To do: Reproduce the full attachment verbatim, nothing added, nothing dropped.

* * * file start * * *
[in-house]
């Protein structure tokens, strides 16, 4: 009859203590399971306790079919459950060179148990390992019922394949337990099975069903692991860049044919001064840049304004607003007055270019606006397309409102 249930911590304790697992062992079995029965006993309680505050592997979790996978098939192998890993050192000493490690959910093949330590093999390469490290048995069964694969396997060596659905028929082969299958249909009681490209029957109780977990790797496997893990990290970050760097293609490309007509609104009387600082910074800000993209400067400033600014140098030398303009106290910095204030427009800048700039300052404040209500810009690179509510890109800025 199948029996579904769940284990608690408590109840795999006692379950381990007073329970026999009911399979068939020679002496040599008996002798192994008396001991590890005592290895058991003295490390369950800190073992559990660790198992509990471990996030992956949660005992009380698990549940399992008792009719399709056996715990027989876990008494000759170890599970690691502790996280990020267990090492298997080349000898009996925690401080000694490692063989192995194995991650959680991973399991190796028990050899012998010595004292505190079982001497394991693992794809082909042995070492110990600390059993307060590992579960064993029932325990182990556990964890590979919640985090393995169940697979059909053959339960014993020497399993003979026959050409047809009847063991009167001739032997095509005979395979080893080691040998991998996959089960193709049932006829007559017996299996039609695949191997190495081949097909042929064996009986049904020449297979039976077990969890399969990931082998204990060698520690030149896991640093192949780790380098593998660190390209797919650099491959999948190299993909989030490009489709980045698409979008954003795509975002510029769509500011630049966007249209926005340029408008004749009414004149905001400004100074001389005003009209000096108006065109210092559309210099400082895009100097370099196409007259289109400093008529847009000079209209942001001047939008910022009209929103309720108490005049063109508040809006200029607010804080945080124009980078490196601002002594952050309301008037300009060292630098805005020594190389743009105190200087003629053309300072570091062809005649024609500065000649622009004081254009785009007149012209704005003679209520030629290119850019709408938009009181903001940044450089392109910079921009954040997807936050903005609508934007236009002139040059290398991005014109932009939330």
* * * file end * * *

[in-house]
């Protein structure tokens, strides 16, 4: 009859203590399971306790079919459950060179148990390992019922394949337990099975069903692991860049044919001064840049304004607003007055270019606006397309409102 249930911590304790697992062992079995029965006993309680505050592997979790996978098939192998890993050192000493490690959910093949330590093999390469490290048995069964694969396997060596659905028929082969299958249909009681490209029957109780977990790797496997893990990290970050760097293609490309007509609104009387600082910074800000993209400067400033600014140098030398303009106290910095204030427009800048700039300052404040209500810009690179509510890109800025 199948029996579904769940284990608690408590109840795999006692379950381990007073329970026999009911399979068939020679002496040599008996002798192994008396001991590890005592290895058991003295490390369950800190073992559990660790198992509990471990996030992956949660005992009380698990549940399992008792009719399709056996715990027989876990008494000759170890599970690691502790996280990020267990090492298997080349000898009996925690401080000694490692063989192995194995991650959680991973399991190796028990050899012998010595004292505190079982001497394991693992794809082909042995070492110990600390059993307060590992579960064993029932325990182990556990964890590979919640985090393995169940697979059909053959339960014993020497399993003979026959050409047809009847063991009167001739032997095509005979395979080893080691040998991998996959089960193709049932006829007559017996299996039609695949191997190495081949097909042929064996009986049904020449297979039976077990969890399969990931082998204990060698520690030149896991640093192949780790380098593998660190390209797919650099491959999948190299993909989030490009489709980045698409979008954003795509975002510029769509500011630049966007249209926005340029408008004749009414004149905001400004100074001389005003009209000096108006065109210092559309210099400082895009100097370099196409007259289109400093008529847009000079209209942001001047939008910022009209929103309720108490005049063109508040809006200029607010804080945080124009980078490196601002002594952050309301008037300009060292630098805005020594190389743009105190200087003629053309300072570091062809005649024609500065000649622009004081254009785009007149012209704005003679209520030629290119850019709408938009009181903001940044450089392109910079921009954040997807936050903005609508934007236009002139040059290398991005014109932009939330």